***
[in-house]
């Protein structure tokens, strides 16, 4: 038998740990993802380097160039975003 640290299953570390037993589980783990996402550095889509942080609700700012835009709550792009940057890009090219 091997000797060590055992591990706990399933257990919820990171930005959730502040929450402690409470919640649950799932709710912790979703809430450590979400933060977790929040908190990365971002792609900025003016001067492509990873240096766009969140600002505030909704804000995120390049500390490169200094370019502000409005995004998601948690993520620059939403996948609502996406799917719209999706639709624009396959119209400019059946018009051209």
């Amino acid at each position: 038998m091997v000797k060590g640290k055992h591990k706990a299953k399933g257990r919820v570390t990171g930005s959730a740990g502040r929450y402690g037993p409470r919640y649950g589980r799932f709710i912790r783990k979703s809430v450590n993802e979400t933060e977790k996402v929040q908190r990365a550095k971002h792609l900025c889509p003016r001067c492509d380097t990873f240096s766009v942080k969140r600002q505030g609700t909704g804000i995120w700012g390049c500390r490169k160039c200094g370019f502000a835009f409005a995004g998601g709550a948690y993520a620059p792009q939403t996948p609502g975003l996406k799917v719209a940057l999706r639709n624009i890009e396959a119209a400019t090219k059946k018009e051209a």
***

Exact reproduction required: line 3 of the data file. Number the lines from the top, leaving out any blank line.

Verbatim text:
């Amino acid at each position: 038998m091997v000797k060590g640290k055992h591990k706990a299953k399933g257990r919820v570390t990171g930005s959730a740990g502040r929450y402690g037993p409470r919640y649950g589980r799932f709710i912790r783990k979703s809430v450590n993802e979400t933060e977790k996402v929040q908190r990365a550095k971002h792609l900025c889509p003016r001067c492509d380097t990873f240096s766009v942080k969140r600002q505030g609700t909704g804000i995120w700012g390049c500390r490169k160039c200094g370019f502000a835009f409005a995004g998601g709550a948690y993520a620059p792009q939403t996948p609502g975003l996406k799917v719209a940057l999706r639709n624009i890009e396959a119209a400019t090219k059946k018009e051209a």